Journal of Ophthalmology & Clinical Research Category: Clinical Type: Research Article
Neurophysiologic Studies in Metallosis Oculi
- Donald F Farrell1*
- 1 Neurology, EEG And Clinical Neurophysiology, University Of Washington School Of Medicine, Seattle, WA 98195, United States
*Corresponding Author:Donald F Farrell
Neurology, EEG And Clinical Neurophysiology, University Of Washington School Of Medicine, Seattle, WA 98195, United States
Received Date: Aug 05, 2015 Accepted Date: Oct 27, 2015 Published Date: Nov 10, 2015
Aim: To show that the Pattern reversal Electroretinogram (PERG) is more sensitive in establishing a diagnosis of metallosis oculi than the corneal full-field Electroretinogram (ERG). The ERG is however more useful in following the case than the PREG which may be absent.
Methods and material: Corneal full-field Electroretinograms (ERGs), Pattern reversal Electroretinograms (PERGs), were carried out on referred patients in a tertiary neurophysiologic laboratory. There were ten cases, all males, with a mean age of 42 years. The retained metal fragments were present from months to years with the longest being about 40 years. These studies were accomplished in order to determine which individuals would benefit from the surgical removal of the retained metal fragment.
Results: The PERG is the most sensitive test in establishing a diagnosis of a retained metal fragment, however, it may not be optimal for following the course of the illness.
Conclusion: The PERG is the most sensitive test currently available to establish a diagnosis of a retained metal fragment, but may not be of value if the patient has either glaucoma or the PERG shows an absent response. Other tests such as the ERG or PREP may be of greater value in following the course of the illness.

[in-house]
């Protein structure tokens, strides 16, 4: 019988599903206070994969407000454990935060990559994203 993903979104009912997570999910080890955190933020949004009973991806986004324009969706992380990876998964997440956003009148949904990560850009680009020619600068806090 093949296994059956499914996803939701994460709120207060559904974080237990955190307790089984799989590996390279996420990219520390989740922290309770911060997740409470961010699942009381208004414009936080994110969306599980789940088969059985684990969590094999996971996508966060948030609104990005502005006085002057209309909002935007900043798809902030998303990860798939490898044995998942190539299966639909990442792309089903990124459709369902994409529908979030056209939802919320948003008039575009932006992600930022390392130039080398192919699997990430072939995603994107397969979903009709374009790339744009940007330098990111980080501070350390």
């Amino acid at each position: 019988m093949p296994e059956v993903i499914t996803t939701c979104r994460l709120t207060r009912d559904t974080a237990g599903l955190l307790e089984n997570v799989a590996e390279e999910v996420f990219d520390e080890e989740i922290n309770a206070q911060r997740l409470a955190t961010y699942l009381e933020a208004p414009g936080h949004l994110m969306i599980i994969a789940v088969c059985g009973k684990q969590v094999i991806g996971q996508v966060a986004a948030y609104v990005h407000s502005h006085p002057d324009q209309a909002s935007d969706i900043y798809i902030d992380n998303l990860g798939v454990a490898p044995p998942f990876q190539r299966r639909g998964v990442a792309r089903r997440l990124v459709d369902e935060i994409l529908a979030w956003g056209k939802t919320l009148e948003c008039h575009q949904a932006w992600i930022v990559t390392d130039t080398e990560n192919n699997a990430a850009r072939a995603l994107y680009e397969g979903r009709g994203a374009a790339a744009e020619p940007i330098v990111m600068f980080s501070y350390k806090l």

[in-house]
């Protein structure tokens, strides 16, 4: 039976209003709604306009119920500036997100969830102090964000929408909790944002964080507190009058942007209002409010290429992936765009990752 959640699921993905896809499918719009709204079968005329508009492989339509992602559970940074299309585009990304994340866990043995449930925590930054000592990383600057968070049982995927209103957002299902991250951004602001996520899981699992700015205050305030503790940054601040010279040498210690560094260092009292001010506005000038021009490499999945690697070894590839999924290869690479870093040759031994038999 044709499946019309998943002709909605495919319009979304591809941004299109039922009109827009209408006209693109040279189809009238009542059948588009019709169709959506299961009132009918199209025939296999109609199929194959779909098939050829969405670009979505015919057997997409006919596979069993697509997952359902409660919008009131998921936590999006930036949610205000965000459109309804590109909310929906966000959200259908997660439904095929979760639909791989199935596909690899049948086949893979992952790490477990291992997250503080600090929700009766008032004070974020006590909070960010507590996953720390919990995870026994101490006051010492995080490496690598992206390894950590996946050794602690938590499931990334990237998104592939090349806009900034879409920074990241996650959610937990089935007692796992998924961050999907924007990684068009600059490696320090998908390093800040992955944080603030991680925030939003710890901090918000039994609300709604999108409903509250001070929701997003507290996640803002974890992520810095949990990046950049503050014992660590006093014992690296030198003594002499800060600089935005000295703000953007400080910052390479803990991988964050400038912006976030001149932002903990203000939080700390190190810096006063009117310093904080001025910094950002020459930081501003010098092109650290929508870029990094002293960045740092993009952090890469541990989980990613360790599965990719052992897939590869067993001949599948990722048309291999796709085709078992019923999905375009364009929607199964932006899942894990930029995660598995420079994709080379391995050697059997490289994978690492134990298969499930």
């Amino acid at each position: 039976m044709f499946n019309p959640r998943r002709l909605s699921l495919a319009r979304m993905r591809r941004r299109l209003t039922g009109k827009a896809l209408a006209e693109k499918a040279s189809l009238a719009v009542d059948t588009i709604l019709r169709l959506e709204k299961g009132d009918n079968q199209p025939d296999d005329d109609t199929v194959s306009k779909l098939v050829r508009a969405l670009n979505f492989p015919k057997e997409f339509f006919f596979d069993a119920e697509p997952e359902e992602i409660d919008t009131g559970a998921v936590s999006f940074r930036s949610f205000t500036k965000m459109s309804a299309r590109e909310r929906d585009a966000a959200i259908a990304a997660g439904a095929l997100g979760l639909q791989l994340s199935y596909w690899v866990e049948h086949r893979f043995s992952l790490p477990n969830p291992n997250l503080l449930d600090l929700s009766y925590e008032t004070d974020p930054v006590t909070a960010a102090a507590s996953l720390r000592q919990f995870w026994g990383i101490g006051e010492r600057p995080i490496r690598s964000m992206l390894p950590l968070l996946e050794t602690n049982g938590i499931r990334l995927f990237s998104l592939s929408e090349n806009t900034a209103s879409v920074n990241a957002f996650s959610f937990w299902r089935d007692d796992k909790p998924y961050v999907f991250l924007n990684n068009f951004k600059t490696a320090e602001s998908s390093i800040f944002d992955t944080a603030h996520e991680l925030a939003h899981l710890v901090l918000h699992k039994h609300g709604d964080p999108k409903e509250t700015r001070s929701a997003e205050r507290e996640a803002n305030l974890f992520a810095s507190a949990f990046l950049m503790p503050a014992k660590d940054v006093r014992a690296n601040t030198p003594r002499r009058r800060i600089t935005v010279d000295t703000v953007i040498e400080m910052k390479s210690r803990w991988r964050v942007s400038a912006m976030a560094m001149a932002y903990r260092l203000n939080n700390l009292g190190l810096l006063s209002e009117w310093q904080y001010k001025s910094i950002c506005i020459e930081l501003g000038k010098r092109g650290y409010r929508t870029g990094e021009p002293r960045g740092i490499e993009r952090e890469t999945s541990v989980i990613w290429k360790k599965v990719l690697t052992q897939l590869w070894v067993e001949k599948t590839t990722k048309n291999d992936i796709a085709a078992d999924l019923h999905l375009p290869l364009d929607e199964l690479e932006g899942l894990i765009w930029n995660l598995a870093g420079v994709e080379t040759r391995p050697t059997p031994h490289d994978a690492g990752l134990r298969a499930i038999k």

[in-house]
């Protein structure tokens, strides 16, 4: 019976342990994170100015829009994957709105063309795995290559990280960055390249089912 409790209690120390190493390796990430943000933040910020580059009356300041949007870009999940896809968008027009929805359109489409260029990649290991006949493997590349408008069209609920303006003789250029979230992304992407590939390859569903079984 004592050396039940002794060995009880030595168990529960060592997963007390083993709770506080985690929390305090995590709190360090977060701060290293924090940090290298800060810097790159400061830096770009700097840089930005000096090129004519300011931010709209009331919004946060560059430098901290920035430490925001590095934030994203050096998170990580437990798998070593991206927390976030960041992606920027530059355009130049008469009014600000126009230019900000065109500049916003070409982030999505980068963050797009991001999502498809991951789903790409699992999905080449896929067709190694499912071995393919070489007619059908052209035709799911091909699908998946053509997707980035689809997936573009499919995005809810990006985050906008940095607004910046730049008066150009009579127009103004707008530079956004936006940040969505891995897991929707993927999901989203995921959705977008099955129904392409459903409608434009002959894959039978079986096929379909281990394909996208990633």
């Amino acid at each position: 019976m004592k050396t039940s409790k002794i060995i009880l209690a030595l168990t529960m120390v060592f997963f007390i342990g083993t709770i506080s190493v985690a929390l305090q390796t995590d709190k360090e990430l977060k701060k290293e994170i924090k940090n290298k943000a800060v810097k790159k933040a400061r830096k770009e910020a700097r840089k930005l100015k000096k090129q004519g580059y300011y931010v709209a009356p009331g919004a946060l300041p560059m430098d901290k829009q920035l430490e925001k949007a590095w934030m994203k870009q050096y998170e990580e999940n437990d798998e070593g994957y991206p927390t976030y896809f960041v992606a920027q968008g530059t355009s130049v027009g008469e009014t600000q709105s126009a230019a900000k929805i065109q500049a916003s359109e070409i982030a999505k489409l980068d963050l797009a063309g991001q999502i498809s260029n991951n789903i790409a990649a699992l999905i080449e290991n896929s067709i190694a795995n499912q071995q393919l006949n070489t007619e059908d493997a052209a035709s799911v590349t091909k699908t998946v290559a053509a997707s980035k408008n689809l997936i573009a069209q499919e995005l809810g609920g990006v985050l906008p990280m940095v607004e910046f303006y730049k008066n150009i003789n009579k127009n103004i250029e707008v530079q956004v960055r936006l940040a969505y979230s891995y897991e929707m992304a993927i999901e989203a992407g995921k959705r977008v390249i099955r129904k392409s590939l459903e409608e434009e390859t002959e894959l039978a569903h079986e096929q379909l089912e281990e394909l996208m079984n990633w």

Sometimes, besides the rarity of the condition, FMH involves a large amount of fetal blood which can lead to important fetal morbidity and mortality . During pregnancy, clinical manifestations can be subtle and nonspecific which difficult the recognition of this condition. Antenatal suspicion of the diagnosis should occur when absent fetal movements is reported.
We describe this case to alert for this condition and the importance of maternal symptoms and newborn clinical findings. The prompt recognition and intervention is the key to the prognosis of this entity that can be fatal.
SUBJECTS AND METHODS
The period of time in which this study was accomplished covered a period of time when a corneal full-field electroretinogram was the principle diagnostic test and ended with the principle test being the Pattern reversal Electroretinogram (PERG), a test that turns out to be more sensitive. Six cases underwent testing with corneal full-field ERGs, three cases had both corneal full-field ERGs (ERG) and pattern reversal electroretinography. The ERG is carried out using a Burien-Allen corneal electrode to record responses (Figure 1-Burien-Allen corneal electrode). If a given patient cannot tolerate this electrode or if they have nystagmus a gold leaf electrode can be used instead. The gold leaf electrode records the responses without loss of amplitude or latency. A series of tests in both the dark adapted state with blue flash, red flash and white flash, measuring predominantly the rod function and progressing to cone function with 30 Hz white flicker then in the light adapted state, white flash, yellow-red and blue-green flash to measure cone function or subsets of cone function .
In actuality, only the blue flash in the dark adapted state is a pure rod test, cone oscillations are seen with red flash and a double a wave with a1 being of cone origin and a2 being of rod origin, the B wave is a mixture of the two to white flash. PERG testing uses the same recording electrode, but uses a checkerboard pattern with 30 minute visual angle as the stimulus. Six cases underwent PERG testing while three had both ERG and PERG testing.